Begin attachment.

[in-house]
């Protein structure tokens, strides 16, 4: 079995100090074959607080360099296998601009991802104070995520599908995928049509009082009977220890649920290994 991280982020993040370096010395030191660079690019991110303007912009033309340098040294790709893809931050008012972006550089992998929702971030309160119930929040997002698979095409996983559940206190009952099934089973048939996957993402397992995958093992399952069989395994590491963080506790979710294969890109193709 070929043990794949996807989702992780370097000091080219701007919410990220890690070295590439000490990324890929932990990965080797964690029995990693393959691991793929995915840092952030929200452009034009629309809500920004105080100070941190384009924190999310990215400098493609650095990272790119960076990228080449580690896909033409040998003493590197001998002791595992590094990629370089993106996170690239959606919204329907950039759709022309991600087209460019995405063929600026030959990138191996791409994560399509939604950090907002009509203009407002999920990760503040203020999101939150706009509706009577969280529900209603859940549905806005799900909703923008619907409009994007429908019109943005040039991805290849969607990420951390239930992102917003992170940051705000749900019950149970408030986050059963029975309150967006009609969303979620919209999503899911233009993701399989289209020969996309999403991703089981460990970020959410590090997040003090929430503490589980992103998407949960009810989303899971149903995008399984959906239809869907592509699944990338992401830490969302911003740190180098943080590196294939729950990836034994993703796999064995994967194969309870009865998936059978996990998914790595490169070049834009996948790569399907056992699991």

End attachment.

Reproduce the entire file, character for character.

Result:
[in-house]
């Protein structure tokens, strides 16, 4: 079995100090074959607080360099296998601009991802104070995520599908995928049509009082009977220890649920290994 991280982020993040370096010395030191660079690019991110303007912009033309340098040294790709893809931050008012972006550089992998929702971030309160119930929040997002698979095409996983559940206190009952099934089973048939996957993402397992995958093992399952069989395994590491963080506790979710294969890109193709 070929043990794949996807989702992780370097000091080219701007919410990220890690070295590439000490990324890929932990990965080797964690029995990693393959691991793929995915840092952030929200452009034009629309809500920004105080100070941190384009924190999310990215400098493609650095990272790119960076990228080449580690896909033409040998003493590197001998002791595992590094990629370089993106996170690239959606919204329907950039759709022309991600087209460019995405063929600026030959990138191996791409994560399509939604950090907002009509203009407002999920990760503040203020999101939150706009509706009577969280529900209603859940549905806005799900909703923008619907409009994007429908019109943005040039991805290849969607990420951390239930992102917003992170940051705000749900019950149970408030986050059963029975309150967006009609969303979620919209999503899911233009993701399989289209020969996309999403991703089981460990970020959410590090997040003090929430503490589980992103998407949960009810989303899971149903995008399984959906239809869907592509699944990338992401830490969302911003740190180098943080590196294939729950990836034994993703796999064995994967194969309870009865998936059978996990998914790595490169070049834009996948790569399907056992699991």